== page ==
Our first indigenous electrical engineer - Ben Lange

Talk about pressure. As well as being part of the team that manages and responds to incidents such as fatalities, outages and other serious high-voltage incidents associated with the Ausgrid electricity network, Ben Lange is a role model and mentor to a number of indigenous people. Yet he seems to handle it with grace and good humour.

“I guess in the spot that I’m in I see myself as having the best of two different worlds,” says Australia’s first known indigenous person to graduate from electrical engineering. “I think life is about having a go at opportunities. It is worth looking into them and making that opportunity not just for yourself but for others too. So if I grab a whole lot of skills, I think ‘where can I then use them?’”

Ben went to a regional school north of Cairns in Far North Queensland “in the middle of a cane field”. His father and grandfather were the two major professional influences in his childhood. His dad was a civil engineer from Melbourne who had met his mum on Groote Eylandt, off the east Arnhem Land coast, while working in Arnhem Land drilling for uranium deposits. Ben says they spent nearly every holiday with his mum’s family on Groote Eylandt. “That’s where grandad and that were brought up as kids,” he says.

A young Ben would watch the mechanical skills with which his multilingual grandfather could fix almost anything – a result of previously working for the mission on Groote Eylandt and the defence  forces in WWII. “He used to always say to us grandkids that for the bettering of indigenous people, we’ve got to become educated. He drove that hard into us.”

From 2000 to 2004, Ben undertook his Bachelor of Electrical Engineering, initially under a Cooperative Scholarship and then a cadetship with the NSW Department of Energy, Utilities and  Sustainability.

He completed a thesis on the psychological and environmental effects of wind farms. “The subjects I did well at were power engineering subjects,” he says.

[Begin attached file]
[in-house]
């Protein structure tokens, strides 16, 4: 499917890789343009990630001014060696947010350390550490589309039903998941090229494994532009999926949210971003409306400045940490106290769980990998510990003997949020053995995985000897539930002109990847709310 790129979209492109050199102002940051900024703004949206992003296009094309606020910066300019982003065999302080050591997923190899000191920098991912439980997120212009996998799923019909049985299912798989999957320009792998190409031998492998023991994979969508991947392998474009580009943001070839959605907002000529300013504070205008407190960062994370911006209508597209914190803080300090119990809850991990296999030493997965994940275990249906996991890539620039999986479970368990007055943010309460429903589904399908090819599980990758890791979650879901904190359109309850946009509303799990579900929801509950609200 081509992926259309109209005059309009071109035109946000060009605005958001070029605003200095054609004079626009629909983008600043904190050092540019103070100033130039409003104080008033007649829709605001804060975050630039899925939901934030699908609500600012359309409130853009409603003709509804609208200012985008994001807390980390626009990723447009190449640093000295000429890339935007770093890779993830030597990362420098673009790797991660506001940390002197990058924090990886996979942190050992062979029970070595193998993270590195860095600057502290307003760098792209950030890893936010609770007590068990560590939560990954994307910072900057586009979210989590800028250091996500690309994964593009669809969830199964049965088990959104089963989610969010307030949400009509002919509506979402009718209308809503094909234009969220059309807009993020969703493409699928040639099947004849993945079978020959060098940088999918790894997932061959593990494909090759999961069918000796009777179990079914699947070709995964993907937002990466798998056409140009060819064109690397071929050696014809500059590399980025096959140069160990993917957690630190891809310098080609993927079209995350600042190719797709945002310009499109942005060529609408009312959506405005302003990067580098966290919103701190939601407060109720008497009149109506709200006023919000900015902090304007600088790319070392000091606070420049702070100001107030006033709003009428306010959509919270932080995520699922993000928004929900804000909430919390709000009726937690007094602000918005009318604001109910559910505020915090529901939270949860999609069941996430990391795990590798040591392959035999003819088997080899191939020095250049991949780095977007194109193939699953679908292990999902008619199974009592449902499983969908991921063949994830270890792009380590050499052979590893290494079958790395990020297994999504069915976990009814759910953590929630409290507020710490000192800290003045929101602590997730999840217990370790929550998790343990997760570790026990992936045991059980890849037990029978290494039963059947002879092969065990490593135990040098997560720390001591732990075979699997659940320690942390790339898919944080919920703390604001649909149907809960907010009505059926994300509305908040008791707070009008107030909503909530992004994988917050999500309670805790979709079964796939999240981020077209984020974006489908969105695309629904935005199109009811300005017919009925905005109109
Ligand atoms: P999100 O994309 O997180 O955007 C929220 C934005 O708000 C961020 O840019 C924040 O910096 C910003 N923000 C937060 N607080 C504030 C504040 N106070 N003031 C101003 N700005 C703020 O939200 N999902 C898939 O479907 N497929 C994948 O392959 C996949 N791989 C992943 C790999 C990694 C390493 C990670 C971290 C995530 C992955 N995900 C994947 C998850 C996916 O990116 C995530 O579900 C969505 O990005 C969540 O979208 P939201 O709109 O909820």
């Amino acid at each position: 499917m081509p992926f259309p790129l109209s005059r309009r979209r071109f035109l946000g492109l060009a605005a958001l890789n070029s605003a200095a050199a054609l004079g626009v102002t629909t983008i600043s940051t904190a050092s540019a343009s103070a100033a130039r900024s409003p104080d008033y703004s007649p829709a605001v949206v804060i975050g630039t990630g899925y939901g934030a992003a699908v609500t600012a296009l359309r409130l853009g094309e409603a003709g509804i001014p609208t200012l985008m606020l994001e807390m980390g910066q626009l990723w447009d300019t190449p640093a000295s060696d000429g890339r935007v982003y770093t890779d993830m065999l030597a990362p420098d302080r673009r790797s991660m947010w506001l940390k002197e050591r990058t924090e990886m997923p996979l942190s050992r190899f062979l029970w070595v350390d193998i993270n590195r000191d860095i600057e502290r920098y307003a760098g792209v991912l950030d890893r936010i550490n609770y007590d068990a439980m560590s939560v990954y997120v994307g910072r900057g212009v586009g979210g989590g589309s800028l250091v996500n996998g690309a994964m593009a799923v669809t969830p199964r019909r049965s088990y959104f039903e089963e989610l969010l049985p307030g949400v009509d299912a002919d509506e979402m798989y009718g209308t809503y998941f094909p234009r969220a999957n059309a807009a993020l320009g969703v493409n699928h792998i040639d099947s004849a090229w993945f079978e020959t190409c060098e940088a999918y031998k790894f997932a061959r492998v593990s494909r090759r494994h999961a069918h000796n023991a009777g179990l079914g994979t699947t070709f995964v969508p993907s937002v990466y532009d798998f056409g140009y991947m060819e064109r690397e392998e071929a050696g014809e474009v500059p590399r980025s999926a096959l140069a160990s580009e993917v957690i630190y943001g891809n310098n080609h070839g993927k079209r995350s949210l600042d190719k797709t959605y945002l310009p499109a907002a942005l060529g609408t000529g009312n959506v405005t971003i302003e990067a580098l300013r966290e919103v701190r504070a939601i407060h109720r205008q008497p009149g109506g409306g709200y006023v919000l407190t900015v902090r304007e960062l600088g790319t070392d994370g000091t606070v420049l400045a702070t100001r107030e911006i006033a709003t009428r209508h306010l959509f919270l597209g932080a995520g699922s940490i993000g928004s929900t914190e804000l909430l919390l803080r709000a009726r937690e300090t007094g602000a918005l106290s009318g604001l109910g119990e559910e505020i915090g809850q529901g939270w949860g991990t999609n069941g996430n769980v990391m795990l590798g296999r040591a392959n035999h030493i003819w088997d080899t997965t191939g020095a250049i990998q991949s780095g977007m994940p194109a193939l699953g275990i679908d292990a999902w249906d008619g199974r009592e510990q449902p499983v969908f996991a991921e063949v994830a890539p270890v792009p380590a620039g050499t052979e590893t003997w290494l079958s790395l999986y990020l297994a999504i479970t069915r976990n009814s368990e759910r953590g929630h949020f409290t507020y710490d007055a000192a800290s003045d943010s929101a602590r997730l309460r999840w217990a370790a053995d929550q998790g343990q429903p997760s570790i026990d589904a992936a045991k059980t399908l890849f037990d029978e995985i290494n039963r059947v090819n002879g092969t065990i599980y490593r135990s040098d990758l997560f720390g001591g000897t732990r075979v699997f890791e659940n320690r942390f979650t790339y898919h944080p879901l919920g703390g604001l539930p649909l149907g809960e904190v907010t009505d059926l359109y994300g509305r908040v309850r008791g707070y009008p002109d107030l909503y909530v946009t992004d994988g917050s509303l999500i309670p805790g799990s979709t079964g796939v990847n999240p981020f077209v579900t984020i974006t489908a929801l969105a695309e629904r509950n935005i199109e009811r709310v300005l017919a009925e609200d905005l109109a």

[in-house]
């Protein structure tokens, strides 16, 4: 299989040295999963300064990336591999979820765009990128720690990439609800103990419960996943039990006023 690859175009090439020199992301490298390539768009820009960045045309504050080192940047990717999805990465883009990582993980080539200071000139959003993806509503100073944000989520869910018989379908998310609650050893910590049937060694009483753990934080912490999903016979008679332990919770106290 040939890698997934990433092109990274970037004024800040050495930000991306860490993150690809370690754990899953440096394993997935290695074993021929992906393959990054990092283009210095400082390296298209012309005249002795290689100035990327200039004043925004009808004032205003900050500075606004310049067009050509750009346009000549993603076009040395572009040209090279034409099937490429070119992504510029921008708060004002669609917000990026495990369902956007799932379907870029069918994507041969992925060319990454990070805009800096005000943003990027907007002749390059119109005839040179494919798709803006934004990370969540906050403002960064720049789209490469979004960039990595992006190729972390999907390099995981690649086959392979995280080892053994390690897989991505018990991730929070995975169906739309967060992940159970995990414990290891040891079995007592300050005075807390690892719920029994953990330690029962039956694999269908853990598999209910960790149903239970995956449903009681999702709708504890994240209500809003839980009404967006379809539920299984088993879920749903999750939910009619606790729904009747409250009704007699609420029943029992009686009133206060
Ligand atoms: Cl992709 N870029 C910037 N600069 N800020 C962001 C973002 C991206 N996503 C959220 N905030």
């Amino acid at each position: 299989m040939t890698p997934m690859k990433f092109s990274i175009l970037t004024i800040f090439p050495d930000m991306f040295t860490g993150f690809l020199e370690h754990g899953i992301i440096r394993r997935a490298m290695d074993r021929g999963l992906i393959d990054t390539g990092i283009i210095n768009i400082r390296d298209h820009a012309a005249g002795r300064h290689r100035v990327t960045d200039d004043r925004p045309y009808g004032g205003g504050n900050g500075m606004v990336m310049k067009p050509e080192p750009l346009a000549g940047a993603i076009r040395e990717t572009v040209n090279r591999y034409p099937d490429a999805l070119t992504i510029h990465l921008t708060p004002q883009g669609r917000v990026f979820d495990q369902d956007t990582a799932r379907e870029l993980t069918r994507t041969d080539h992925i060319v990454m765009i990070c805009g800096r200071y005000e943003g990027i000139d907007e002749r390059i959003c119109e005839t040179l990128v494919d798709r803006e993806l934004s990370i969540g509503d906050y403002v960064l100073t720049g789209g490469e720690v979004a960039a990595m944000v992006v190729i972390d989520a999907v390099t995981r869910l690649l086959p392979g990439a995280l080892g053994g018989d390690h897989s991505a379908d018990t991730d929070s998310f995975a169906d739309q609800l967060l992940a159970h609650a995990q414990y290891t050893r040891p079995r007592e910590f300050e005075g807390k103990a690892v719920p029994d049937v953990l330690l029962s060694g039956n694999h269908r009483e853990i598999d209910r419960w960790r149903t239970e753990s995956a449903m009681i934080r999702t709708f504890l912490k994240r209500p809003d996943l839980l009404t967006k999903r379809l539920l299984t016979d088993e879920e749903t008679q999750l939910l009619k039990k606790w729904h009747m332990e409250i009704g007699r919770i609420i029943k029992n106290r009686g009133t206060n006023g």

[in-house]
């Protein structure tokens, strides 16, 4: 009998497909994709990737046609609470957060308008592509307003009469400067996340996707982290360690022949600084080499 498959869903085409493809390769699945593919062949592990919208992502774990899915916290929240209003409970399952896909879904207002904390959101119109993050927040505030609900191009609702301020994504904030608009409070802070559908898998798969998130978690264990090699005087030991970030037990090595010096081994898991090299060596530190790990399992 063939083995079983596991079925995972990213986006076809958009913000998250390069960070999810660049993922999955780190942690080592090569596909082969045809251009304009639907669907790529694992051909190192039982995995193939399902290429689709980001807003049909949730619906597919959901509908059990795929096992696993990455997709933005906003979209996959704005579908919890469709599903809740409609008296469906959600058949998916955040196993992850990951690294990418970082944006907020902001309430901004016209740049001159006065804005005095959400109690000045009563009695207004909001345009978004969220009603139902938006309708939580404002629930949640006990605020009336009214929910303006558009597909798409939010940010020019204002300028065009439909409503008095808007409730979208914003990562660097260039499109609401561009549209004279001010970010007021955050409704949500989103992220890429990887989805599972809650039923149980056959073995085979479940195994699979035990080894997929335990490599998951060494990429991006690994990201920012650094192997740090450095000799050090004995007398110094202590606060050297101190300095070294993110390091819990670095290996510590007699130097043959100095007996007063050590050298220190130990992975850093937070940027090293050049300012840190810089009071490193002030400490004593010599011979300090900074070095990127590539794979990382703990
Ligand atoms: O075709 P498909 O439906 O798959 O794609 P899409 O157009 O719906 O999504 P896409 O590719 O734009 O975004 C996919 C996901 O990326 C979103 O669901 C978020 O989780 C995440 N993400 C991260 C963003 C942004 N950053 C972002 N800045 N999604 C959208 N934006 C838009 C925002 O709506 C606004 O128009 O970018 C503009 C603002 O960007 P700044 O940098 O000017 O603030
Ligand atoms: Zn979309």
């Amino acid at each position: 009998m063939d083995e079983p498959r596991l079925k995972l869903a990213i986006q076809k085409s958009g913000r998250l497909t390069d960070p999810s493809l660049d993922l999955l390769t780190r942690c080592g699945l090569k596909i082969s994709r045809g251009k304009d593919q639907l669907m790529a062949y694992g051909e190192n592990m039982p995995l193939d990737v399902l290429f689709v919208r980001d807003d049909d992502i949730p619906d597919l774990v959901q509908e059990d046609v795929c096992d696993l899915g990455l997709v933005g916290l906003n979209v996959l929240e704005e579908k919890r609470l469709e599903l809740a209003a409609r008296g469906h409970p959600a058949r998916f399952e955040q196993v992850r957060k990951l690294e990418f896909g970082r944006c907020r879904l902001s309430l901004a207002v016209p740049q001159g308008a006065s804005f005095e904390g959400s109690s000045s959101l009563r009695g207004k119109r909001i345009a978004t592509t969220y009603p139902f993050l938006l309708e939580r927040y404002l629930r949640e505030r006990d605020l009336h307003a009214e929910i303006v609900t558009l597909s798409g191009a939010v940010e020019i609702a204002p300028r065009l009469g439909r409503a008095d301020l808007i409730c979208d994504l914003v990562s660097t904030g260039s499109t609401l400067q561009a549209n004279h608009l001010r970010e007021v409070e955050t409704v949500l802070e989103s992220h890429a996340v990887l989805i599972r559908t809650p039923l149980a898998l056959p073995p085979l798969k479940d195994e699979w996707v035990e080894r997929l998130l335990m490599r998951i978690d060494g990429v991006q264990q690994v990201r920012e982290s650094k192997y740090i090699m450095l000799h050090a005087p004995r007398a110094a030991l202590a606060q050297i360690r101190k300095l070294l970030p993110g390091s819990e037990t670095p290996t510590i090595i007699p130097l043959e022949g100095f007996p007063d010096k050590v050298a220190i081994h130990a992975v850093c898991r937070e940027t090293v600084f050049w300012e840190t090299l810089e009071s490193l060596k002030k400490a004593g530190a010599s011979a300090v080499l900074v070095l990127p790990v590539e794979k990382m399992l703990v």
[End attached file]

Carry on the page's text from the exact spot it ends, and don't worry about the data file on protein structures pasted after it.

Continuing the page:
But while at UNSW, he also became involved in the indigenous tutoring program, and co-wrote a paper that appeared in the renowned scientific journal Nature on the acoustics and science of playing the didgeridoo. “Some of that research made front page news of some newspapers in Germany,” he says.

After stints with the department and Bovis Lend Lease, Ben joined Ausgrid in 2006, volunteering for a graduate placement in the Upper Hunter, where he rode on the skids of helicopters in order to carry out pre-bushfire aerial checks of power lines.

His job now entails planning and developing multifaceted responses to major unplanned network outages and serious incidents. “My main responsibility is looking at the event of the most catastrophic type of outage – what we call a black start. The extent of it could be the whole east coast. Working out how we respond and delivering a revised and refined plan. How to rebuild the network technically as well as political and logistical issues.”

In an incident involving an injury, his job may involve such fine details as organising counselling or helping a family with hospital visits, or macro issues if the network has been seriously damaged.

He says the biggest challenge in his job is finding the balance between planning and responding, assessing risks and managing risks. “We can become very tunnel visioned as engineers – it’s good to have those people who are very specific and get down to the nitty gritty – but a modern engineer has to consider the wider community and workforce,” Ben says.

“I think the industry is developing a lot technically. We’re improving the health and safety still, and we have to continually refine our risk management plans.”

Ben takes his mentoring role as a professional Aboriginal person very seriously and says it has been particularly exciting to be involved in the indigenous pre-apprenticeship program at Ausgrid. “In the past six years the program has grown from a handful of indigenous employees to a huge group of indigenous apprentices, now graduating into line workers, or electricians, and there is another electrical engineer.”

Like many things in Ben’s life, his career goals have a community focus that stretch back to his indigenous roots. “I want to develop my own skills, so I can one day be a part of delivering better infrastructure to indigenous communities – even my own community back on Groote Eylandt.”